Comparisons of Fronts with Terrestrial Boundaries and the “Ecotone” Concept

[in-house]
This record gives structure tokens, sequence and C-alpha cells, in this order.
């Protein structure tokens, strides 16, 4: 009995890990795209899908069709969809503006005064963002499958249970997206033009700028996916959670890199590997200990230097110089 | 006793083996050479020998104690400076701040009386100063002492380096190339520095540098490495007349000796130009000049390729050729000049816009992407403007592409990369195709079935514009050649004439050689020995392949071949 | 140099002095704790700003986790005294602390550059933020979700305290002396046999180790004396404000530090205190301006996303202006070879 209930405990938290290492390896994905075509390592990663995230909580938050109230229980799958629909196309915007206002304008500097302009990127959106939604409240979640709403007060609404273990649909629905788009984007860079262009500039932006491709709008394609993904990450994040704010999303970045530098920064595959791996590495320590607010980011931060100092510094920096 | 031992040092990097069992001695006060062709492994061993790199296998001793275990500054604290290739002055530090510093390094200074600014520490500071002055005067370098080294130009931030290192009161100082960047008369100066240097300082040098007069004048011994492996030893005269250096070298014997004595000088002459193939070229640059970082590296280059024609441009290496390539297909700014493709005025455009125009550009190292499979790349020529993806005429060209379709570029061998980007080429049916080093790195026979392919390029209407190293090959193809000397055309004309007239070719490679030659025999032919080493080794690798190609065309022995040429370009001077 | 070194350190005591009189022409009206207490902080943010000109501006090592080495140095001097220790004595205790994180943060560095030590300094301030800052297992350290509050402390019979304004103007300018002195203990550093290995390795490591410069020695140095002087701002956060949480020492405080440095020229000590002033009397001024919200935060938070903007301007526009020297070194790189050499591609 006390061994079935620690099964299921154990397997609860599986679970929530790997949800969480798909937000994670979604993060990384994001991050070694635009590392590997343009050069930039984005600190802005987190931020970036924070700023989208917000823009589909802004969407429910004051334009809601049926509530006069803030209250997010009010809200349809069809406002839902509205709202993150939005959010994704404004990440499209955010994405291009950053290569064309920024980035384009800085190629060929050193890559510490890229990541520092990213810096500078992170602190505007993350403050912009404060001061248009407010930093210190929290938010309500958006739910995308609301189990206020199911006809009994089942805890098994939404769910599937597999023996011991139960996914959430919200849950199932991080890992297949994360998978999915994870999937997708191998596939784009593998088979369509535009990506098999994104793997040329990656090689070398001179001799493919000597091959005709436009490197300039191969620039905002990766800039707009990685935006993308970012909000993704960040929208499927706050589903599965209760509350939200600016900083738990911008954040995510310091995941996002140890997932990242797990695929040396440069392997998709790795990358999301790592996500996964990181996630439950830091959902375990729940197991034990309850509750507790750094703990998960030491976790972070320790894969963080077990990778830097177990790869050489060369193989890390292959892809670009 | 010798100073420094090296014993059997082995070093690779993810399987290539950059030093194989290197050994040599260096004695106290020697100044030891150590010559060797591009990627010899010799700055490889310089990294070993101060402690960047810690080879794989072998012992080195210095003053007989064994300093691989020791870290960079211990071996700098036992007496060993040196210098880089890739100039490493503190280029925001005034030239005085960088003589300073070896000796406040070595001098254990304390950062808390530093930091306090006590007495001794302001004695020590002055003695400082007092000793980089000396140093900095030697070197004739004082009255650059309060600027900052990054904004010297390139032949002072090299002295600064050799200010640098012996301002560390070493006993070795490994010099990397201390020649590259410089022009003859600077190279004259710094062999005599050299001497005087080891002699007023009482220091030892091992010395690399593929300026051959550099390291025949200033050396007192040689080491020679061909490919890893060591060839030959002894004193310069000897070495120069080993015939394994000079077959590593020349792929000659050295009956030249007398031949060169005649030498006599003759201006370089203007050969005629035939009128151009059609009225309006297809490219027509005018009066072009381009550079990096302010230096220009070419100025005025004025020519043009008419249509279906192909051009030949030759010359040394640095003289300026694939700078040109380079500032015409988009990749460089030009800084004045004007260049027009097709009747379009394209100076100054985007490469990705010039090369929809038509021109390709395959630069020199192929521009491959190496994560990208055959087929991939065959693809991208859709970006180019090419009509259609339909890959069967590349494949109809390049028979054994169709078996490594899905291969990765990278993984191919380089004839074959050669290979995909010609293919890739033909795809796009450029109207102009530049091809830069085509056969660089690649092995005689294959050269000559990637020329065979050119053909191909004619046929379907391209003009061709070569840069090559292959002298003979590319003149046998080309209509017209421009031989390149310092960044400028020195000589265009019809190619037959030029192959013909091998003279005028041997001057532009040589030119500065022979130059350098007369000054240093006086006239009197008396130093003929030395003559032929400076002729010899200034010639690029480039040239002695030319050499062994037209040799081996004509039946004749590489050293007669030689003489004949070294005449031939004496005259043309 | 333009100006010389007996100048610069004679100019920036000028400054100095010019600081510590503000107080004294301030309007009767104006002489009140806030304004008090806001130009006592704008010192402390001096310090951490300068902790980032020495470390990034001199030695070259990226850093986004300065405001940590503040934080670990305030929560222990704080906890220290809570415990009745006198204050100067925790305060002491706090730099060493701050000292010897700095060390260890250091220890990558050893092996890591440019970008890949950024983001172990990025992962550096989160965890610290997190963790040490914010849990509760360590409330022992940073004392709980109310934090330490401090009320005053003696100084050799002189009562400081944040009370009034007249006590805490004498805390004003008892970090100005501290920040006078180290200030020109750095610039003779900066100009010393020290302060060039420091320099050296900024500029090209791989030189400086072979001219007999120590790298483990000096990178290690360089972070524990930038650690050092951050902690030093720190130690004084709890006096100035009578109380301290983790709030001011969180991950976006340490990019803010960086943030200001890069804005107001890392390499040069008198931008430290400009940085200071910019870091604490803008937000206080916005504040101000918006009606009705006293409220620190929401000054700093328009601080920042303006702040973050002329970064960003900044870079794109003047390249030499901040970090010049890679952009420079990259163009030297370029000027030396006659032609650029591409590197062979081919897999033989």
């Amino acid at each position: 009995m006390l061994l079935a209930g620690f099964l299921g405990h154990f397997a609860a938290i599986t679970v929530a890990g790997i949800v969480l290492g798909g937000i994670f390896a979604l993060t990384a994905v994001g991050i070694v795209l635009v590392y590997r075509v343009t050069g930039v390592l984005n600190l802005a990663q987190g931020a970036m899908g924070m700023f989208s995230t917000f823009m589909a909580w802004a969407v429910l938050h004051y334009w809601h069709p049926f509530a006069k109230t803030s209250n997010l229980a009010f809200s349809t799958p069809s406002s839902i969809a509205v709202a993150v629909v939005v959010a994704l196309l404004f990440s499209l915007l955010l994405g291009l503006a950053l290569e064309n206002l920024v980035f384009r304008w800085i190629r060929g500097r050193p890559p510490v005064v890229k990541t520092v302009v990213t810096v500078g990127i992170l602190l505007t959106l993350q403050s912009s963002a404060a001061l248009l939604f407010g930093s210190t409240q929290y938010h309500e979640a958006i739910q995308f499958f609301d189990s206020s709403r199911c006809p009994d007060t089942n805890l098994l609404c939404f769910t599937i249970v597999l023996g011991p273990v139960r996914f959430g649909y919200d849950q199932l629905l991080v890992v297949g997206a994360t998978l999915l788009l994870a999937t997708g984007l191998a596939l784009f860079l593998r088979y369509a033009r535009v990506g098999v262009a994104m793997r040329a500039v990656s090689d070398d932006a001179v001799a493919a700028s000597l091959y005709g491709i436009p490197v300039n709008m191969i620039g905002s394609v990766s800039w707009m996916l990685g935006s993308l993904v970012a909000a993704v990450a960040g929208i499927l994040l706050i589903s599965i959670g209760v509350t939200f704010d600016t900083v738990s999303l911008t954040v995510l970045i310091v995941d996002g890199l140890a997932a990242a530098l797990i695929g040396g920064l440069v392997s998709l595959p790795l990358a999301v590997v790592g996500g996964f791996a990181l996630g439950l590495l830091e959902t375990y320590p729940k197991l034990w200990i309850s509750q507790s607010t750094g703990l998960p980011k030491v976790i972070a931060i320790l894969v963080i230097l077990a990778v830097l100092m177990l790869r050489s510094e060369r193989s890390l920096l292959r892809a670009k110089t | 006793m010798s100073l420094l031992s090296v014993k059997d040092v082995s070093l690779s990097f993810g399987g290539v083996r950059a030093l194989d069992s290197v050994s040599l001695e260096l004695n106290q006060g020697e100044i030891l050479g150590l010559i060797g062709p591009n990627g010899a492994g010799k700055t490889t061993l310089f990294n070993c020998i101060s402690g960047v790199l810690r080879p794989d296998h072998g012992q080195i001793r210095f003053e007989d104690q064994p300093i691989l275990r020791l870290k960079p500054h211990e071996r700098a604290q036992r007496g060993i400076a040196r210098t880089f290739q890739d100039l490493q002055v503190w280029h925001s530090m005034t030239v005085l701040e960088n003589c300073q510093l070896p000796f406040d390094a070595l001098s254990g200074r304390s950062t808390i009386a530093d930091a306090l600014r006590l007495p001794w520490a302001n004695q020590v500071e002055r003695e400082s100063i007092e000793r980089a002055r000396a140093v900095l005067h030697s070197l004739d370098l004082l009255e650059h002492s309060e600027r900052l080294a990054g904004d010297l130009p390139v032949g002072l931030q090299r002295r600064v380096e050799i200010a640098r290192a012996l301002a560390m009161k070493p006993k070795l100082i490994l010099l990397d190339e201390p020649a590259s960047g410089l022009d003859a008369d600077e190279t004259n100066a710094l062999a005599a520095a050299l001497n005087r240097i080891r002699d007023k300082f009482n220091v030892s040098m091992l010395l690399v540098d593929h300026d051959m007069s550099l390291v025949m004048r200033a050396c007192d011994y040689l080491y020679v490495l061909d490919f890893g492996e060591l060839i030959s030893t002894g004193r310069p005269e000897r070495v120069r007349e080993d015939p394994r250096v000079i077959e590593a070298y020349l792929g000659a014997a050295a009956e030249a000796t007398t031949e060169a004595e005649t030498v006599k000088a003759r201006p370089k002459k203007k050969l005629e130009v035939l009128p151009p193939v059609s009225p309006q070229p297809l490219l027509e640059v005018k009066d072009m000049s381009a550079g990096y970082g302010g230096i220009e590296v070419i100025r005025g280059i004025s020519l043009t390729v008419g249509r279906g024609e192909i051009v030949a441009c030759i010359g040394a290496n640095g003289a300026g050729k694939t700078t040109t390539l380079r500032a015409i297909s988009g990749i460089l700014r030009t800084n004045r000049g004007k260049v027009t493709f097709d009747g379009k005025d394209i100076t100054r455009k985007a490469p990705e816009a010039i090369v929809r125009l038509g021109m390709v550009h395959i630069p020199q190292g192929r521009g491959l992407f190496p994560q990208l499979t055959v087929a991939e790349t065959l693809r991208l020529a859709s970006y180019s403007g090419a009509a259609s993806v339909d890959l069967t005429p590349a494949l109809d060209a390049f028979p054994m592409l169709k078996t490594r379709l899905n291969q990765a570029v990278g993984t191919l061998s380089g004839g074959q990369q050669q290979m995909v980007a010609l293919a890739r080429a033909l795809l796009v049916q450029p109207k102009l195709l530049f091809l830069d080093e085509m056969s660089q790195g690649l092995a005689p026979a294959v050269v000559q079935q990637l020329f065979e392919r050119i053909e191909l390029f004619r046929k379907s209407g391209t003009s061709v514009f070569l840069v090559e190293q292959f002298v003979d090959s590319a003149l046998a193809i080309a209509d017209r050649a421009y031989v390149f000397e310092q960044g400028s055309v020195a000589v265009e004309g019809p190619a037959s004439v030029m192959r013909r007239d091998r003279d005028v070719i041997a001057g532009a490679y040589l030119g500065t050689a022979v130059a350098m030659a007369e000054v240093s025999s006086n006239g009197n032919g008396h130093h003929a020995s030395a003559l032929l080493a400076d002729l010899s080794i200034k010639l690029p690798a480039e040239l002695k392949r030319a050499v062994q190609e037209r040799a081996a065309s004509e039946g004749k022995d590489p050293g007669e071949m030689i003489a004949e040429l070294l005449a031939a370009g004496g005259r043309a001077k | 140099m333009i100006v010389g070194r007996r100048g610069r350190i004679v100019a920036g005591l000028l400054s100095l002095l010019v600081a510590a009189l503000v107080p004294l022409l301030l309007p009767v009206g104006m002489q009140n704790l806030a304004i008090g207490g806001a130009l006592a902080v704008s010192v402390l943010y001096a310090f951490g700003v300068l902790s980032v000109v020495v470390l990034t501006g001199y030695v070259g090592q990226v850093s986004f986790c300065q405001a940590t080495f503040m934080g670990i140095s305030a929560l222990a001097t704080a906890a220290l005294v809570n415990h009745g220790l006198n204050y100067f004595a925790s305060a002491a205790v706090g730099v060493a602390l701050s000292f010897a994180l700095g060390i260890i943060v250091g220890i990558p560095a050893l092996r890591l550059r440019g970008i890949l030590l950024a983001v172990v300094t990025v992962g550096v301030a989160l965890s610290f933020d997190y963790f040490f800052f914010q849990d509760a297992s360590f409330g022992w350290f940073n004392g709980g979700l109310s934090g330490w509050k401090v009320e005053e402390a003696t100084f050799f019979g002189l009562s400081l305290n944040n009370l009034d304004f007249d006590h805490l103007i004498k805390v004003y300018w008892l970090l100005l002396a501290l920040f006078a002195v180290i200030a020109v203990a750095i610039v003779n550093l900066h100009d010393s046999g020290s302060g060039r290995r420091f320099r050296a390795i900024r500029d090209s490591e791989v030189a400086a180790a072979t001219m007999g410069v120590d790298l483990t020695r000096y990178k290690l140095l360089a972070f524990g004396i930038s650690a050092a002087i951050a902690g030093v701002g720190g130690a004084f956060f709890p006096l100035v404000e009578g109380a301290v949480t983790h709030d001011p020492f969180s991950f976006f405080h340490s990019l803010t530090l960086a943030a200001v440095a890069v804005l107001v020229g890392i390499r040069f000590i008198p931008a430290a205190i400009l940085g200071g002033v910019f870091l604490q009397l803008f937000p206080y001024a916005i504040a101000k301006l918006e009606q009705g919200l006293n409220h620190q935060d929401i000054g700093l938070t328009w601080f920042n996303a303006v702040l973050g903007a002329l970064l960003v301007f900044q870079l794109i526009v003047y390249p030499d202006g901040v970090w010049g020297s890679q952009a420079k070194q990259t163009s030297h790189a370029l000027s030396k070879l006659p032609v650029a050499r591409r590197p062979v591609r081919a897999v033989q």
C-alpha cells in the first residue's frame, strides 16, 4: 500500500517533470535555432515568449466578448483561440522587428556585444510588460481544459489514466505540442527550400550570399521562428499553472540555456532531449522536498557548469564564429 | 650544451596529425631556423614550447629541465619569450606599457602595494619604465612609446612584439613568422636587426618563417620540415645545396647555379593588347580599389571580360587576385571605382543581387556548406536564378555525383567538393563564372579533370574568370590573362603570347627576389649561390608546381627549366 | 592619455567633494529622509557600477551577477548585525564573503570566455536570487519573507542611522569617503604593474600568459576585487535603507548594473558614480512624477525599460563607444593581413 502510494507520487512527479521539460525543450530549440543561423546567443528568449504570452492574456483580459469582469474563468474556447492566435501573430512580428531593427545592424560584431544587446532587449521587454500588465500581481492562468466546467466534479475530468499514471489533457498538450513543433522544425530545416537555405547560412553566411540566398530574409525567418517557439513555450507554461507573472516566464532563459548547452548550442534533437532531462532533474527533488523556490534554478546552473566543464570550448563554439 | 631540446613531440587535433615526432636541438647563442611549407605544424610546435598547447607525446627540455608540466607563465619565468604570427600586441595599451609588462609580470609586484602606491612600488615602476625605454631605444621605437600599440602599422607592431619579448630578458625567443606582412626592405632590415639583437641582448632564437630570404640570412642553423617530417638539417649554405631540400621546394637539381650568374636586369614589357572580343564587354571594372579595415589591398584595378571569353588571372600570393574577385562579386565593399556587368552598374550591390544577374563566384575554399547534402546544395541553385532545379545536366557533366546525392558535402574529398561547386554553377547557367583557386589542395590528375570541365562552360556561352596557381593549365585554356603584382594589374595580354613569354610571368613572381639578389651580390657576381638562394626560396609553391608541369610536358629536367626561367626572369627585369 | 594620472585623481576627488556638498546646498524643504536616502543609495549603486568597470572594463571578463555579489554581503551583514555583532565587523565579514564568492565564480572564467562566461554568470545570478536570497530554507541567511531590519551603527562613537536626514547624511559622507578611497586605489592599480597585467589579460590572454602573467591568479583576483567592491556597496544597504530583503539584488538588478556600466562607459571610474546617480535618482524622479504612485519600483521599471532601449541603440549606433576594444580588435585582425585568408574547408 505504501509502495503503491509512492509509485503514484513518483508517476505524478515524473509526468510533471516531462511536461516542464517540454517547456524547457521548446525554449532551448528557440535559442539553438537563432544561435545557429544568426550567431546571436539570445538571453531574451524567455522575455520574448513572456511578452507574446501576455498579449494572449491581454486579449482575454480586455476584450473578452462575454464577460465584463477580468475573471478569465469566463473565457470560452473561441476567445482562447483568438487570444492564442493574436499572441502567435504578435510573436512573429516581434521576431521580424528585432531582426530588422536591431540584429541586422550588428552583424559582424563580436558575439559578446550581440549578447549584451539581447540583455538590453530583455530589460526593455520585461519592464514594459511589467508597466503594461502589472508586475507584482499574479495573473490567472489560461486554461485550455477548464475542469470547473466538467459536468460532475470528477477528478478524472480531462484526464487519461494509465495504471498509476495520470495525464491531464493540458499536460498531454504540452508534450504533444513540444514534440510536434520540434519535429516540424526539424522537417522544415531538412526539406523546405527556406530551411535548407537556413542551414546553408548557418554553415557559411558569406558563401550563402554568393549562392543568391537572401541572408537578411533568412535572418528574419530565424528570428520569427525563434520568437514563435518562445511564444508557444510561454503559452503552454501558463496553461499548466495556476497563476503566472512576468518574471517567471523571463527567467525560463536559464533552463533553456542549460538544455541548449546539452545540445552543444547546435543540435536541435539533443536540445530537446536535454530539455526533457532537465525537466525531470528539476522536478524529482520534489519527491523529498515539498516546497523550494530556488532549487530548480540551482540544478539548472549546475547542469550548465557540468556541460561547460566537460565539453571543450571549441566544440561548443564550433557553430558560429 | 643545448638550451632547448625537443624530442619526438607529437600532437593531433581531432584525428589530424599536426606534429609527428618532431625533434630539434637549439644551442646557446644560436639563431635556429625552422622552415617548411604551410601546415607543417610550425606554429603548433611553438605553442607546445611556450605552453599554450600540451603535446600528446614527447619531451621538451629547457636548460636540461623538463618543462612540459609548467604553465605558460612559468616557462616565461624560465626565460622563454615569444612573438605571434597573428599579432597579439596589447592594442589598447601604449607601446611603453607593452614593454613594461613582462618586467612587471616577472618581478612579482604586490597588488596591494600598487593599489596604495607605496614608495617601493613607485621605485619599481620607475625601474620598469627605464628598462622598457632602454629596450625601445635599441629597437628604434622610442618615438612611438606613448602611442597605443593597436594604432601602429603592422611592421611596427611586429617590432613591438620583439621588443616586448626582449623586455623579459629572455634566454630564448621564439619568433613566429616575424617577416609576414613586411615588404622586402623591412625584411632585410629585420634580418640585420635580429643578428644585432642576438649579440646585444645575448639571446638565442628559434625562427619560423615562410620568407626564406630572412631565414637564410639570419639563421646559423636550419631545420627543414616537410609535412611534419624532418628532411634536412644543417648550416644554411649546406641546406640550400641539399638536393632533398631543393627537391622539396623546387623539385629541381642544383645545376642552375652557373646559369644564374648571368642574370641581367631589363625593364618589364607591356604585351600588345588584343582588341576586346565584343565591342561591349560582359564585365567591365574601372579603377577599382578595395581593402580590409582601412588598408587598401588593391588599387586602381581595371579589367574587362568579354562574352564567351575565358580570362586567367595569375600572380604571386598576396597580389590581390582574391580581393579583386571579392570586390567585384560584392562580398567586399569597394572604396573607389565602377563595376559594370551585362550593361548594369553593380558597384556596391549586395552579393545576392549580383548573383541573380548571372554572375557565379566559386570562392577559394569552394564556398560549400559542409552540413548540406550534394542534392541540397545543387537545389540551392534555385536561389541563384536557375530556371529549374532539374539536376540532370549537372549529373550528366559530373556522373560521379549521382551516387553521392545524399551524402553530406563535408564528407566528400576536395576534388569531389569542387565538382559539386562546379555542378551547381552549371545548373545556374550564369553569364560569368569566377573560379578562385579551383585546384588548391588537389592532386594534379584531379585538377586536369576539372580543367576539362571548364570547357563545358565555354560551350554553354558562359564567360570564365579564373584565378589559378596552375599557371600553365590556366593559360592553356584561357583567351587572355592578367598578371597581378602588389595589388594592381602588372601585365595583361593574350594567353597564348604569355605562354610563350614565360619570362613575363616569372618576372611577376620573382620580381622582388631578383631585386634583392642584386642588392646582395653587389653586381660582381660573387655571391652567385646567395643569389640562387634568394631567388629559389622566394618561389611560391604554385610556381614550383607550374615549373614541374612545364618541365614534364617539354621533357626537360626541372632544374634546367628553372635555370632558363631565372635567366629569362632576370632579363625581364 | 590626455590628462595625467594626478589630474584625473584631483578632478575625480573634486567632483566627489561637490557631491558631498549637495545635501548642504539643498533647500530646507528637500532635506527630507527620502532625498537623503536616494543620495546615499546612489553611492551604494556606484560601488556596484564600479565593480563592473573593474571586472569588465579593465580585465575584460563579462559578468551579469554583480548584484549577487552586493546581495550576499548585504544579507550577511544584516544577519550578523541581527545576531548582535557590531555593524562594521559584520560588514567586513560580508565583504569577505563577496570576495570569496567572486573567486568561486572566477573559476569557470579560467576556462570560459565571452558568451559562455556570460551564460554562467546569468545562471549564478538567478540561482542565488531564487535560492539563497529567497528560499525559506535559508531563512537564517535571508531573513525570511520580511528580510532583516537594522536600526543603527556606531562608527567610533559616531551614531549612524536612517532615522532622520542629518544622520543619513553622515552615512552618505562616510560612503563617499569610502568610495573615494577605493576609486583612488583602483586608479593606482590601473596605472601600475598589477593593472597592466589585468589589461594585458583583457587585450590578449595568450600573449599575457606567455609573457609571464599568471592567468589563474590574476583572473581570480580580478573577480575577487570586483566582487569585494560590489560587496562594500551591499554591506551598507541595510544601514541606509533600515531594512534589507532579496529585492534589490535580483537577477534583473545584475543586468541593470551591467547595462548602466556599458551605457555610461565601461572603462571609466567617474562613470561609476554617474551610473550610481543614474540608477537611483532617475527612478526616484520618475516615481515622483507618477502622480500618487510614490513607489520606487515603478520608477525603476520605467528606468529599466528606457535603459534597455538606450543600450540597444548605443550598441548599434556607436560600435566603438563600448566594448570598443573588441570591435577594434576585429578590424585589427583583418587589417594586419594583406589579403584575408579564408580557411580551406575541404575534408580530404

Marine fronts possess most of the main characteristics of ecotones, as defined for land ecosystems, so fronts can be considered as true ecotones. In addition to land ecotones features, marine fronts are characterized by high biological productivity, a property rarely (if ever) reported for terrestrial ecotones. Moreover, concentration and retention of small planktonic forms in marine fronts plays a much more important ecological role than analogous processes on land. Both high biological production and retention/concentration are responsible for the noteworthy concentration of life at marine fronts. On the other hand, terrestrial landscapes may be modified by human actions, usually increasing contrasts across boundaries (habitat fragmentation); this is another significant difference with marine fronts, which cannot be created by human actions, though they may present significant long-term variability in response to climate change. Fronts and ecotones can represent unique habitats optimal to some species and inhospitable to others; they are places of tension where evolution forces may be at work. The age and history of fronts and ecotones may determine their functional properties, their ecological impacts increasing with their persistence.